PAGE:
Oh god have I damaged DD forever?

(75 Posts)
emeraldgirl1 Sun 05-May-13 15:44:46

We have an 8 week old DD and it has been tough, no more so than anyone else coping with a newborn but tough.
DH and I have just had a screaming row right in front of her while she cried.
I feel physically sick with guilt.
It was a stupid row, I was trying to sleep after a bad night and DH was 'looking after' her... I know I am being unreasonable but he was not doing a stellar job, she woke up and was crying and for some unknown reason he decided to suddenly sterilise a load of dummies rather than just pour boiling water over one and give it to her to soothe her. I had managed fifteen mins sleep and all I could hear was wailing from the kitchen, he wasn't even talking to her, just waiting for the steriliser to finish. He is a good DH but I think he has no real instinct at the moment for the difficult moments of fatherhood.
I charged downstairs criticising him,I know it was unhelpful but I was just so desperate for a sleep and I couldn't believe he had only managed fifteen mins with her. He obviously felt defensive because he screamed at me which isn't something he normally does. I screamed back and whacked him on the arm sad
I am ashamed of myself and feel sick. Poor little DD she was crying even more.
I always swore we would not row in front of her, my parents did it a lot and it is frightening.
We have a great relationship usually but this is taking its toll. I just want to feel I can rely on him so that I can get the occasional bit of extra sleep, I am struggling with DD in the week as I am so tired.
Have I damaged poor little DD permanently? What can I do to make it ok for her?
DH has taken her off for a walk in pram which I think was the right thing to do to calm us all down
I can't possibly sleep now, I am scared of what impact this has had and am scared we will do it again and frighten her even more.
Sorry for rambling, am in a bit of a state here.

ShipwreckedAndComatose Sun 05-May-13 16:14:09

You need sleep! You are so tired, everything looks bigger and more important than it actually is smile I do remember those feelings very well indeed.

Try to relax, get some rest and then talk calmly to you DH

It does get better xx

emeraldgirl1 Sun 05-May-13 16:16:53

And yes I think I do need to leave DH to it.

I was so fed up as I had only just gone to sleep and was feeling like h couldn't even manage to keep her asleep/happy for long enough for me to rest. I was up with her a lot in the night while he slept in spare room and slept in til 10am(!) as I thought he could do with the lie in... I just lost it when my catch-up got wrecked almost immediately

LEMisdisappointed Sun 05-May-13 16:18:49

I also think its unreasonable to expect to never argue in front of children, it can be so stressful when you have stuff going on and and a crying baby/demanding toddler/child not letting you hve a minute to think straight. So you end up chipping at each other and sometimes it explodes.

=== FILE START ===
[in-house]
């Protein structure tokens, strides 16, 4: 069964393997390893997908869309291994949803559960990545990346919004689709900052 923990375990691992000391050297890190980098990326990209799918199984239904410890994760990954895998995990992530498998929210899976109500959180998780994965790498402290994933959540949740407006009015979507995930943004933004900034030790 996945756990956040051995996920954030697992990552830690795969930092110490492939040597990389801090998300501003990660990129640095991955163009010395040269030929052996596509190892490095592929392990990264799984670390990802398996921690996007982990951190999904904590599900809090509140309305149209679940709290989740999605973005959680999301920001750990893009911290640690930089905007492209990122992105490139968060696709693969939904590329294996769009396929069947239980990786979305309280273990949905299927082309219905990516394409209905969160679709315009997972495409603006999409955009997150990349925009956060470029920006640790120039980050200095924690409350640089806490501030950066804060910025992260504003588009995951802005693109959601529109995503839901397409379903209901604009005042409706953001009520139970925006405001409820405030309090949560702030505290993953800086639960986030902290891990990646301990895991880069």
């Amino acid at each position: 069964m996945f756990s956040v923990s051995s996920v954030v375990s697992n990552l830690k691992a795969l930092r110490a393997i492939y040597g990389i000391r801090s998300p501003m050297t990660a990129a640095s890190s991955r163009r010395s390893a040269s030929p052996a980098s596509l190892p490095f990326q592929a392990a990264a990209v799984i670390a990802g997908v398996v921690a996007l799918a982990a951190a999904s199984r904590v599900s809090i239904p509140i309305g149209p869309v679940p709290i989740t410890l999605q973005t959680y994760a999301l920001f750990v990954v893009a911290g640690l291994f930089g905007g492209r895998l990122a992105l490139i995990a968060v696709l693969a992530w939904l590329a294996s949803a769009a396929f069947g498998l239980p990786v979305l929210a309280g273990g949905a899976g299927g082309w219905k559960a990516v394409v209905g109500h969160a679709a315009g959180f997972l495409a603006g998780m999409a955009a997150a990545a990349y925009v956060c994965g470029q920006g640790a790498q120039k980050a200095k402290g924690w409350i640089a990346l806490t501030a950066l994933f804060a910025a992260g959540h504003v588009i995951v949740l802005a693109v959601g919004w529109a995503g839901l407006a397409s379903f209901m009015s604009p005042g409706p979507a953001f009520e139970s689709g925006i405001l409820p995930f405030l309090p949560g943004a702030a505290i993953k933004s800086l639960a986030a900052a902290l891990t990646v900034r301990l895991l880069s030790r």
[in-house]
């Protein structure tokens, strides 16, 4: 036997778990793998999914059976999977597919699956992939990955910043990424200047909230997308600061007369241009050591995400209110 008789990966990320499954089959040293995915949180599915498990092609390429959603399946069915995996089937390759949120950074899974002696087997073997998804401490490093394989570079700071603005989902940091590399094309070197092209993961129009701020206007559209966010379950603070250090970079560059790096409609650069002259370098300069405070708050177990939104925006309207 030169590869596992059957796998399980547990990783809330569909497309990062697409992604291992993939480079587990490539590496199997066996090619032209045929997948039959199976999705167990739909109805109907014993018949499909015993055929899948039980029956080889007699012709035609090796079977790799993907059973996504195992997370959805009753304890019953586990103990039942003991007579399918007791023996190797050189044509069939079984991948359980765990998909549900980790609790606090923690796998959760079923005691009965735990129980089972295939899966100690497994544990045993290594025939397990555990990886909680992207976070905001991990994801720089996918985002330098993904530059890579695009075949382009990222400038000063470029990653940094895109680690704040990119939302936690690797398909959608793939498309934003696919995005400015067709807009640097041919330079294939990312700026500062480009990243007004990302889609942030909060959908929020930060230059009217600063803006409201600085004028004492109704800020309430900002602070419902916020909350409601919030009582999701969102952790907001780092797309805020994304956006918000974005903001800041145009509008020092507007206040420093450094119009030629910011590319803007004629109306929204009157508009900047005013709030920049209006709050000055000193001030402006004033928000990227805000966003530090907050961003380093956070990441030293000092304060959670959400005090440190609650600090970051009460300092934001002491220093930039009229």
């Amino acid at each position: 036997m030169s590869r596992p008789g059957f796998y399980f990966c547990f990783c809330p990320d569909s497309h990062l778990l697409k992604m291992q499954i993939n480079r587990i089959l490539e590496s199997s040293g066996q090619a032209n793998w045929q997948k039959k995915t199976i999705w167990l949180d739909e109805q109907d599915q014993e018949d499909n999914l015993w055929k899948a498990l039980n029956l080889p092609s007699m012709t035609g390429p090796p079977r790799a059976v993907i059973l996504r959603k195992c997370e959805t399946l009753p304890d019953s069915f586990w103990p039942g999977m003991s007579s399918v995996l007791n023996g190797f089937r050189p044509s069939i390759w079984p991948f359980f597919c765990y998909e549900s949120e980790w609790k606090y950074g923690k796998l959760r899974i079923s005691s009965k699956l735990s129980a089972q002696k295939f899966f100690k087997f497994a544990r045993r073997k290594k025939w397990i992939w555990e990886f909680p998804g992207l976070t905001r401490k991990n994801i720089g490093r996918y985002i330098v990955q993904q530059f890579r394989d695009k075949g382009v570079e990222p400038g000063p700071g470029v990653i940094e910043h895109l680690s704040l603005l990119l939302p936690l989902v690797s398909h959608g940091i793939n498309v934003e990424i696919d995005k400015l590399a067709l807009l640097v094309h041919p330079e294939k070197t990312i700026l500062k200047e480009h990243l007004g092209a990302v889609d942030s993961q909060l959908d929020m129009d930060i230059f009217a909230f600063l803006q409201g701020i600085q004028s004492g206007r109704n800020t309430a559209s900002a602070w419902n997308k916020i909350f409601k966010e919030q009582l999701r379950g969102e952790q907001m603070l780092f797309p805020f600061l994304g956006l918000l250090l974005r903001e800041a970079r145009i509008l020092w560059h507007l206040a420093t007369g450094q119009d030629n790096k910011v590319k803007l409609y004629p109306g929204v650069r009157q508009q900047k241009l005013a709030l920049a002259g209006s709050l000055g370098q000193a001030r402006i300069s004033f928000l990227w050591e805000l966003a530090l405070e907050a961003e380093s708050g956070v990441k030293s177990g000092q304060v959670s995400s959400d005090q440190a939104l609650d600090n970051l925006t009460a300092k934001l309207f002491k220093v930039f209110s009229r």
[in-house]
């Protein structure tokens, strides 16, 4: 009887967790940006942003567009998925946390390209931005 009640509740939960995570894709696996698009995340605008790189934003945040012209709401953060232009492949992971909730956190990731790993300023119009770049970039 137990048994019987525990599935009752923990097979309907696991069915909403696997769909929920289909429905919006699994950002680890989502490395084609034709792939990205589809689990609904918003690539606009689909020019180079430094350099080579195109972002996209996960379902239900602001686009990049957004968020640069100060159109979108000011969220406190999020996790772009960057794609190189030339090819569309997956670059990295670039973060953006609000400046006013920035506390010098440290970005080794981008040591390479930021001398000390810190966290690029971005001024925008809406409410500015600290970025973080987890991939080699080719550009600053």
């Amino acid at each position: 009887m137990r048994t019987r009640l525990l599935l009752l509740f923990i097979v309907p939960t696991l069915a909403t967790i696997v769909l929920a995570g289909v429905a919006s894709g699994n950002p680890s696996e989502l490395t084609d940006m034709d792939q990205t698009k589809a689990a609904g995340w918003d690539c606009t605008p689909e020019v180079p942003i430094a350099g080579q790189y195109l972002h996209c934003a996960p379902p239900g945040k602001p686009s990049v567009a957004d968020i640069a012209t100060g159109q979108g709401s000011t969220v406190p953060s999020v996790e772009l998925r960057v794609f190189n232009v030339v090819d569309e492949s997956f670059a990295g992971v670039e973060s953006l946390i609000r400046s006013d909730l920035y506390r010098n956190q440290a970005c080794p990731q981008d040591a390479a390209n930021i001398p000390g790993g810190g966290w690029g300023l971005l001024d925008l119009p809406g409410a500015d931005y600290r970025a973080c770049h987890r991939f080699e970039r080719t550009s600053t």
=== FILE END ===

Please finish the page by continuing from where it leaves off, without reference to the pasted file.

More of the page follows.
A friend of mine said something once, that she feels that its OK for children to see arguments so long as they see the making up, the "i'm sorrys" and the cuddles. That gives them a sense of security apparently - i can see she has a point, i think this would be bad if all the arguments were explosive and of course no physical but it makes sense.

It does get easier - life is so much harder without sleep

poozlepants Sun 05-May-13 16:19:27

That was my DH. When I did get 15 minutes before the next feed there would immediately be crying and bawling. Ear plugs are the way to go.

emeraldgirl1 Sun 05-May-13 16:20:47

Yes lesMis, I kind of agree, I just feel awful about the sheer intensity. I mean both of us were literally screaming, not even just shouting sad Christ knows what the neighbours thought...

emeraldgirl1 Sun 05-May-13 16:23:20

Hadn't thought about ear plugs... Good thinking.
Maybe I could also get a pair for DD and a blindfold so she can't see and hear the next time we row... Black joke btw...

Emerald, just try and be a bit gentler on yourself and DH, your daughter will be fine.

badbelinda Sun 05-May-13 16:28:47

We have no neighbours so nobody can hear the screaming!

Pusspuss1 Sun 05-May-13 16:29:39

She'll be fine - you're just sleep deprived. It brings out the worst in everyone. Things will get easier as your baby gets a bit older and starts sleeping better.

StuntGirl Sun 05-May-13 16:31:26

Your daughter will not remember (or even be aware of) even a second of today.

You and your husband however...how would you have felt if he thought you were doing something wrong and he hit you? No matter how tired you are it's no excuse. I hope you've apologised and are looking into strategies to avoid losing control in future. Ear plugs sound like a great idea, perhaps put some music or the tv on quietly as well, if you can sleep with them on, to try and block out other noises coming from the house.